An Old Friend

I met wheelan old friend today, a friend I had not seen for decades – a friend from way way back in University.  It was strange, and wonderful, and weird and I hope to see her again.  She had changed somewhat – a little thinner of face and, perhaps, firmer in her manner – and yet, in many ways, was still the same amazing person she was back then.  That statement does not cover it, she was the development of that amazing person, a later stage in the painting of her life.  When I left her and two of her boys I was smiling inside.

I repaired the bag of a workmate today.  A fashionable bag with a broken handle and I, with Sylv’ (my heavyweight sewing machine) was in a position to fix it up like new.  My colleague was overjoyed to have her bag made whole and I was filled with a calm happiness at having helped a person and brought them joy.

I bailed on a therapy appointment today.  Well, not bailed exactly – I hadn’t taken the money out to pay the therapist and the only cash machine nearby was broken – that and I was late.  I will pay her for the time she put aside – that is only right.  Instead of therapy I walked home through the parks and children played on swings and roudabout whilst the world seemed alive and magnificent.

I do not intend to return to my therapist.  She is a wonderful woman, she has some insights and can guide my own self discovery. Over and above that it helps me immeasurably to have an external being wholly devoted to me for an hour – a rich man’s luxury.  I like her, but I am afraid I took a wrong step in going to her for my issues are not ones that can be resolved through talking or discussion. They do not need exploration, even exploration from within my own mind.  I lack no insight into my condition but contrary to conventional wisdom the understanding of a problem does not resolve it.  To name a thing is not to control it, indeed full realisation is often a calamitous moment in which we expect relief but discover instead the rising panic of disappointment and dashed hope.  Where are we to turn when we fully understand our perilous present and see no convenient way of escaping it?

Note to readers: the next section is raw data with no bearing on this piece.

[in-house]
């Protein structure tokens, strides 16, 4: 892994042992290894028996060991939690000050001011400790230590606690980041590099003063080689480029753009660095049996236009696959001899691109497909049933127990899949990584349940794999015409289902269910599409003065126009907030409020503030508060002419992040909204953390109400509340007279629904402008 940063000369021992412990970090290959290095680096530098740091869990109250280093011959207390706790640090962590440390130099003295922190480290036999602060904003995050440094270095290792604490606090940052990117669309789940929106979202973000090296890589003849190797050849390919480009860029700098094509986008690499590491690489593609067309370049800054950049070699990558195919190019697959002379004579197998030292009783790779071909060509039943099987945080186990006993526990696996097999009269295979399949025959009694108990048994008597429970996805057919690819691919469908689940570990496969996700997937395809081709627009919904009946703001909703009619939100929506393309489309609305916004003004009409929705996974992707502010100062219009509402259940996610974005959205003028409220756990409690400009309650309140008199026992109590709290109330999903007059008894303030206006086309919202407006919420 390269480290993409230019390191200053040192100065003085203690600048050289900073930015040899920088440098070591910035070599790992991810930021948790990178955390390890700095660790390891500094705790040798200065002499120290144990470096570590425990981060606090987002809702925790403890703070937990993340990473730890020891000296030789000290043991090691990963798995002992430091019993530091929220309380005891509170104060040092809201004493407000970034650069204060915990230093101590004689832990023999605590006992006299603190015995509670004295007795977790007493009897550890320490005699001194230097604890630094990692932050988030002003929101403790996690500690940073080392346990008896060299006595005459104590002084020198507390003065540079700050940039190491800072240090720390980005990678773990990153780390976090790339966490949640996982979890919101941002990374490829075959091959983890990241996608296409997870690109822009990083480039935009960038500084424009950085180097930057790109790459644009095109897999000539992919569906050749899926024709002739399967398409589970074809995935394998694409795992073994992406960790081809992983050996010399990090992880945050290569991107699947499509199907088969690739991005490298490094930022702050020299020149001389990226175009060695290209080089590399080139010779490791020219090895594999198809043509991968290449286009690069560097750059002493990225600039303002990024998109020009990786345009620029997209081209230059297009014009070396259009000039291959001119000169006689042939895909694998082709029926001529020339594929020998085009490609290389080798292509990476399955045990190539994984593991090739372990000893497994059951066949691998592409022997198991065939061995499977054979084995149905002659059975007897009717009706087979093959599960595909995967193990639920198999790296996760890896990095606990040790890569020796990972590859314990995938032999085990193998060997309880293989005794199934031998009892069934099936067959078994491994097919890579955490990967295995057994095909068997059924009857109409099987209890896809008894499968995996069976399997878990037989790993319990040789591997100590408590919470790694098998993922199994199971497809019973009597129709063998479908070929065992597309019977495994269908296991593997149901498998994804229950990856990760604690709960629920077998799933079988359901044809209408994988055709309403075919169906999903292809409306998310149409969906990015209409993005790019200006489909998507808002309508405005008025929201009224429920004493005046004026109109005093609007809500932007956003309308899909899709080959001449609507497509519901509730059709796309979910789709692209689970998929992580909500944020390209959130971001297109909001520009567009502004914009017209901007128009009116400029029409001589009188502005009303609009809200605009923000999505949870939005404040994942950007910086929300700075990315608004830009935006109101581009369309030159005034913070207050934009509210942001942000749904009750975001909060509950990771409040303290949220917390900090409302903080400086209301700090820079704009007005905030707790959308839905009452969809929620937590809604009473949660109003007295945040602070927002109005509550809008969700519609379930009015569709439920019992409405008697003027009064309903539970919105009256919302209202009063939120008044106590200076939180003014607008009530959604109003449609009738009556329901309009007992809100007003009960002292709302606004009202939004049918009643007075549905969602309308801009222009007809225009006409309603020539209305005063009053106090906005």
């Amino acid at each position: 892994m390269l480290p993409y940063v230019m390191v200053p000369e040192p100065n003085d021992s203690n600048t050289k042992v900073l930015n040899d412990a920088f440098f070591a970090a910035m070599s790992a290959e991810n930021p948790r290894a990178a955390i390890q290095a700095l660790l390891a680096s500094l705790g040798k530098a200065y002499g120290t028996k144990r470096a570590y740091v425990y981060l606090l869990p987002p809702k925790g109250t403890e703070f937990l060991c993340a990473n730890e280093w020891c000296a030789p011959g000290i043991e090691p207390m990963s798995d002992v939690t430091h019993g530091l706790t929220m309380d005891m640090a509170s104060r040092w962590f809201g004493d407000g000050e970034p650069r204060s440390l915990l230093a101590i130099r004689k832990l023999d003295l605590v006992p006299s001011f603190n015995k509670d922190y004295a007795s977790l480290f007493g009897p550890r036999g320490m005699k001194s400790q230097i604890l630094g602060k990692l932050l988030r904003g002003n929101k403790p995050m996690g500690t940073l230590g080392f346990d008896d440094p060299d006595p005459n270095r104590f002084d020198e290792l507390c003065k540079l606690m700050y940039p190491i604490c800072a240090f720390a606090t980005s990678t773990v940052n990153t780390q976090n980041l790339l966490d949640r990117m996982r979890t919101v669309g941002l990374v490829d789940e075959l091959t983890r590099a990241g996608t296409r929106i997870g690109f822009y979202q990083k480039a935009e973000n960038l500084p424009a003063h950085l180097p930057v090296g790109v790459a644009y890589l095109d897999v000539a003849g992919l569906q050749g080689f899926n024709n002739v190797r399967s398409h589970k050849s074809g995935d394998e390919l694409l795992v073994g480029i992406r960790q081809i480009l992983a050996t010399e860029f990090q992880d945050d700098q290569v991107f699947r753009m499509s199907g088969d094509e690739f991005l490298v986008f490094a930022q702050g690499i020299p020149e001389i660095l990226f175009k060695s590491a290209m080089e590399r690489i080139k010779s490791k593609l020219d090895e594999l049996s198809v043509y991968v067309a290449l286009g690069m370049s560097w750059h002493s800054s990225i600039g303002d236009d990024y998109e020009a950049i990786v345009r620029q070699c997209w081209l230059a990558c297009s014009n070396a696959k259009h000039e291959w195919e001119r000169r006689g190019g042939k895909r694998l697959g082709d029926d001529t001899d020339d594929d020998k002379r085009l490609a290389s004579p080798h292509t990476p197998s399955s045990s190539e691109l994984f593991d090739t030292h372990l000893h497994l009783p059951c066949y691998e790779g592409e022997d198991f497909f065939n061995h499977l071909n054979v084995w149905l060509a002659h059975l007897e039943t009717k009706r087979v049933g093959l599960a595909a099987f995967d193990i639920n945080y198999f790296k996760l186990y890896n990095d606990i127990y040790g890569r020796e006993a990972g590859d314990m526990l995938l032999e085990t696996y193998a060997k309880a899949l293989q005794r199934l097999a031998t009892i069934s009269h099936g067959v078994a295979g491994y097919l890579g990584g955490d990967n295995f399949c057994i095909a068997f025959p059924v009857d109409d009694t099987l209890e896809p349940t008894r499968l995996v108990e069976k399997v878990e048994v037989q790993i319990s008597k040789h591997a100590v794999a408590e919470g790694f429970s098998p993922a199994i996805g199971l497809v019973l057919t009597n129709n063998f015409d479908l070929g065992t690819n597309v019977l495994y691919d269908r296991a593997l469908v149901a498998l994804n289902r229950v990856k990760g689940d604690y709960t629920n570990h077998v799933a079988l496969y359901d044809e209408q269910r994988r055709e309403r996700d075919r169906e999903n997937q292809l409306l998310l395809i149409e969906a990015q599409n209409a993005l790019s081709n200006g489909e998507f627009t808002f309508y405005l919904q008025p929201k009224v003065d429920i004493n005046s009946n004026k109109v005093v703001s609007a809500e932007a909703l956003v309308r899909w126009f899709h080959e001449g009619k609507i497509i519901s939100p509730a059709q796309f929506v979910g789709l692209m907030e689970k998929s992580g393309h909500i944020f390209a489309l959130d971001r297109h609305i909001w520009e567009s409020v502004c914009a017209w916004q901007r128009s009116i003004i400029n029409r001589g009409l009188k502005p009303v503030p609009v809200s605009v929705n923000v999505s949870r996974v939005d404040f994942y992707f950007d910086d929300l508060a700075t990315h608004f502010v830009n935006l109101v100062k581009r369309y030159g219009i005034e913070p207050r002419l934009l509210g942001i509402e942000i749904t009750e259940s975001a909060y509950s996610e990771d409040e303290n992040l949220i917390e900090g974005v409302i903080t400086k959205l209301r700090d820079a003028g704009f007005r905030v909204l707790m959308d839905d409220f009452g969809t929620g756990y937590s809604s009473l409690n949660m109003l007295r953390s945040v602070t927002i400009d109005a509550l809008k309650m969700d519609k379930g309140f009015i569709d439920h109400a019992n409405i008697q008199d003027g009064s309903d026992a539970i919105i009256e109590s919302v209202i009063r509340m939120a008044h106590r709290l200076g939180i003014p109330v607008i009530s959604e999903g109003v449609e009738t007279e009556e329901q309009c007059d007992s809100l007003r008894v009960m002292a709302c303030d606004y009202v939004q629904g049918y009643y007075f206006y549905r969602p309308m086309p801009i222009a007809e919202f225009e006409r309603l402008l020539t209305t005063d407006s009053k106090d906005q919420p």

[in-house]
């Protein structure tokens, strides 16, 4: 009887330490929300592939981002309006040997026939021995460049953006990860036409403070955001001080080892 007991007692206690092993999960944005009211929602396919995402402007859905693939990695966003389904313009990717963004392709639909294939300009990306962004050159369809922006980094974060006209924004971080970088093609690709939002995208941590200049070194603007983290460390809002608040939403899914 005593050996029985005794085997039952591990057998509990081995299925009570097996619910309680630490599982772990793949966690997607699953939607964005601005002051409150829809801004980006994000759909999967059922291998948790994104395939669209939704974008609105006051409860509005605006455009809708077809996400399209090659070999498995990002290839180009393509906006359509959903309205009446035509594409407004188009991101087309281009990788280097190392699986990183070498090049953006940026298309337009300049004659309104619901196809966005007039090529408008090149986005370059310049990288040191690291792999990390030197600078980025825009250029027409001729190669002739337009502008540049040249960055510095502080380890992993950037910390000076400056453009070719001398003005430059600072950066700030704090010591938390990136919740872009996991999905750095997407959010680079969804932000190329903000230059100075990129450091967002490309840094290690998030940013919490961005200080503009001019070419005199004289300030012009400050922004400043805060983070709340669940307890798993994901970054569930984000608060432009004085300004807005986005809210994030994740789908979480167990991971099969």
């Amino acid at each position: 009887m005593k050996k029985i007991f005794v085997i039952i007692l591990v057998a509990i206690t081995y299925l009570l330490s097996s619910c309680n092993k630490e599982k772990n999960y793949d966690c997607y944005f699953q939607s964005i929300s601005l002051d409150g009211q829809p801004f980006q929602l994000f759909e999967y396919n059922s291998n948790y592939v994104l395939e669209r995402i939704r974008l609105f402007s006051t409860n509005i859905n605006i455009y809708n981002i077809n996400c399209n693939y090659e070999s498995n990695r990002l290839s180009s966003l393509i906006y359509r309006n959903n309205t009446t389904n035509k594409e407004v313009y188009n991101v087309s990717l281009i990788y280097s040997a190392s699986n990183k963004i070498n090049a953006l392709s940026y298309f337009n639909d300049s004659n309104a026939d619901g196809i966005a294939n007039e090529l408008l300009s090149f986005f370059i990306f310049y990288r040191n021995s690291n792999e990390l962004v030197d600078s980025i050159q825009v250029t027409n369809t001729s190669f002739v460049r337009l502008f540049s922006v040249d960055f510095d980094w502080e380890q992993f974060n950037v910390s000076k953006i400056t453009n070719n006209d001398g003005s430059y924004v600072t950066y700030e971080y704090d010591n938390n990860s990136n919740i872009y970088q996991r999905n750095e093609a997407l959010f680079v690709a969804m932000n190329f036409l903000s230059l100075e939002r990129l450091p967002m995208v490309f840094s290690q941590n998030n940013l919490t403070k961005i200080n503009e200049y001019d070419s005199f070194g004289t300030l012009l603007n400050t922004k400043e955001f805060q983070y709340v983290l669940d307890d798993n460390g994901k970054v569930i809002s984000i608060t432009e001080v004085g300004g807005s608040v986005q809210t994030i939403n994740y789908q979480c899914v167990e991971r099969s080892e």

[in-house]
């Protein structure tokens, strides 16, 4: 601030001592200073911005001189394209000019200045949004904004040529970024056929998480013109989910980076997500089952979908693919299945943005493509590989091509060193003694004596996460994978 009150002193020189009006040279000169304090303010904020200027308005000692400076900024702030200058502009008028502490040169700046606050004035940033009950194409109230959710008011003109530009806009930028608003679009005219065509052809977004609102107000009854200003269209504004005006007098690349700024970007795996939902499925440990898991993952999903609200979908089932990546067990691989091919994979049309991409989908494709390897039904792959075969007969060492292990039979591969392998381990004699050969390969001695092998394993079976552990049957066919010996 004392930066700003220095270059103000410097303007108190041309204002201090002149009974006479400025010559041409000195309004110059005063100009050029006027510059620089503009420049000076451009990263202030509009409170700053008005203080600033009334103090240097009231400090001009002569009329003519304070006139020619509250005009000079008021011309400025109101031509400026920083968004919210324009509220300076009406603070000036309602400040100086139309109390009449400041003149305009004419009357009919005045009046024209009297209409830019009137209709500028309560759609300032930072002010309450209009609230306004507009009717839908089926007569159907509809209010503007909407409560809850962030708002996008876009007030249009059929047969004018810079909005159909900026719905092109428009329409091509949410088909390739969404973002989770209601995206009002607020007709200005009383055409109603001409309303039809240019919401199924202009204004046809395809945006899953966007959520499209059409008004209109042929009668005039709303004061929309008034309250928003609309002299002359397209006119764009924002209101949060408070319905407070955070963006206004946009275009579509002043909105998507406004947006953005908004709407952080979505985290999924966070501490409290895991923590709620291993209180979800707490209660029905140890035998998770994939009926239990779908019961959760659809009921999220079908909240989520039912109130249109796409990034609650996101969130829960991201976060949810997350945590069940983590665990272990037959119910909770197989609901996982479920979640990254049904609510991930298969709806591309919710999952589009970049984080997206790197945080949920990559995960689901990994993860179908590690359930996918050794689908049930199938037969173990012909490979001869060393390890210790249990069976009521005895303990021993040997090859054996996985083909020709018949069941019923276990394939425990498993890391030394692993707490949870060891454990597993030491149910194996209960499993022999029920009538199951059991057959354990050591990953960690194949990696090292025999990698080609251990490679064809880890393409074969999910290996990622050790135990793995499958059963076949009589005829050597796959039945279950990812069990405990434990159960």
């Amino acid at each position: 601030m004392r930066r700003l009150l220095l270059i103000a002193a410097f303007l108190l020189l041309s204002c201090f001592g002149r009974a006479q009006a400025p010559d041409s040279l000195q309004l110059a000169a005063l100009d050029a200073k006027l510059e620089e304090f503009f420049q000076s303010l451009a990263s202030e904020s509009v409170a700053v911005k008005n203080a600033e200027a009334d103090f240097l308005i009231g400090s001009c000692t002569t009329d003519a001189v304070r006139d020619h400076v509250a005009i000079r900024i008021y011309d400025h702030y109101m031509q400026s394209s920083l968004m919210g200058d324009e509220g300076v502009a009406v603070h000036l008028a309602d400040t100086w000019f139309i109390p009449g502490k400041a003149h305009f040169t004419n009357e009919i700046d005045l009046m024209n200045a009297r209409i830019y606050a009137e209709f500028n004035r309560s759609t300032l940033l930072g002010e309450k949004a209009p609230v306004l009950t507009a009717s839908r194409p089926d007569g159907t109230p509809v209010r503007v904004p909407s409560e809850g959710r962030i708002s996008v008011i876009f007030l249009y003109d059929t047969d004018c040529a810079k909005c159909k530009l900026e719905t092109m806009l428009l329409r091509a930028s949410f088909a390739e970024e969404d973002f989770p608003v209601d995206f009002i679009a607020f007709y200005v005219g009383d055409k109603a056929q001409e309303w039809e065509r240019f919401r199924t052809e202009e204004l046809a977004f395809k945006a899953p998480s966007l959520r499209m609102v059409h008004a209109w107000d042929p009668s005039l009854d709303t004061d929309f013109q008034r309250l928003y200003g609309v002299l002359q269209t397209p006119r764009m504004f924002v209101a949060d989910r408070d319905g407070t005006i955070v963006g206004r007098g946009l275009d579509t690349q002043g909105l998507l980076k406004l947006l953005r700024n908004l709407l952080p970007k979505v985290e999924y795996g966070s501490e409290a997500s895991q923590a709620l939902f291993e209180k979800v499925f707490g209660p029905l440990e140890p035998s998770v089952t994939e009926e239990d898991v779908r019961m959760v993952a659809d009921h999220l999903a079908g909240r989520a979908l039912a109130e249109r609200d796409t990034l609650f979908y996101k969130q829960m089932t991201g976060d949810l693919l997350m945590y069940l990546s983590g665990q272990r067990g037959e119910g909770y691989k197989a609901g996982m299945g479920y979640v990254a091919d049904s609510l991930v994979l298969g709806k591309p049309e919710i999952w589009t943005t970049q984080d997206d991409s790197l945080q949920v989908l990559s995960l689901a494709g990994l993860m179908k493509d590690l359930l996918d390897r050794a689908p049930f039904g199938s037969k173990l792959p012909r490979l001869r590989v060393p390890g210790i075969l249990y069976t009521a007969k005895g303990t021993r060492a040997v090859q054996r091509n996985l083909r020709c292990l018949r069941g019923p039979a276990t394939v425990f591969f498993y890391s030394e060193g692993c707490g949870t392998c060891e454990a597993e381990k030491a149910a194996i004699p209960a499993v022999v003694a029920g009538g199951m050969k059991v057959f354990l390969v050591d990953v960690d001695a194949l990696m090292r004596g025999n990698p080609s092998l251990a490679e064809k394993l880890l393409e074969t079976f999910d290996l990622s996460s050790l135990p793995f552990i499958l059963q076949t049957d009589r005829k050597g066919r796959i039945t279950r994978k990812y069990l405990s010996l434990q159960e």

I am scared of negative interactions with people.  If someone shouts or snarls at me or I have to enter into a bitter an argument then I can hold the moment but for days or even weeks after the sand upon which my mental fortress stands is quick and treacherous – as if I have won a Pyrhicc victory and lived only to see my world crumble about me.  My solution to this, the solution of many years, is to avoid people.  I have systematically let old friends fall from my life and made new only when they were forced upon me by a partner or by fate.  I have insulated myself in loneliness, an armour of great fortitude if a little cold in the wearing.

Grateful people are, conversely, a boon to me.  To give a gift, to repair a bag or in any way engender a smile fills me with warmth and so I choose to serve.  I choose to act as the giver and supporter of those who will, by tacit agreement, not turn upon me.  I choose to serve because service brings me solace, companionship (of a kind) and safety.

After I had met my old friend today; after I had seen her children playing all about and we had talked about the passing years and our long unexamined friendship.  I was thinking, or even realising, that I like people.  I like engaging with them, I like hearing about their lives and helping where I can.  I like to think I could accept help because to accept help is to trust (although that remains terra incognita for me).  There was a reason people were friends in my past, it is because they were good people and people from whom I could derive a strength without draining either they or myself.  Perhaps I needed my lonely armour once, perhaps some days I still do, but I was wrong to wear it all the time.  I need to trust my friends and let them trust me.

So, i’m not going back to my therapist.  I am going to take that money and see if I can rekindle friendships from the embers that remain of those past burning fires.  I am going to see my friends again and endure the fear that assails me without any protection other thn faith; faith that a friend will not do me harm.  I am going to walk in parks – alone or with others – and I am going to sew and draw and (fear of all fears) I am going to travel.  

Manic Depression doesn’t travel well, time zones are anathema to it and finding myself in an unfamiliar place is the nemesis of the calm and familiarity I need.  But I am going to travel regardless.  

I met an old friend today and in her conversation I found warmth and happiness.  But, as important as that, in my considerations of our meeting I think I may have made a decision that can set me on a happier path for the future.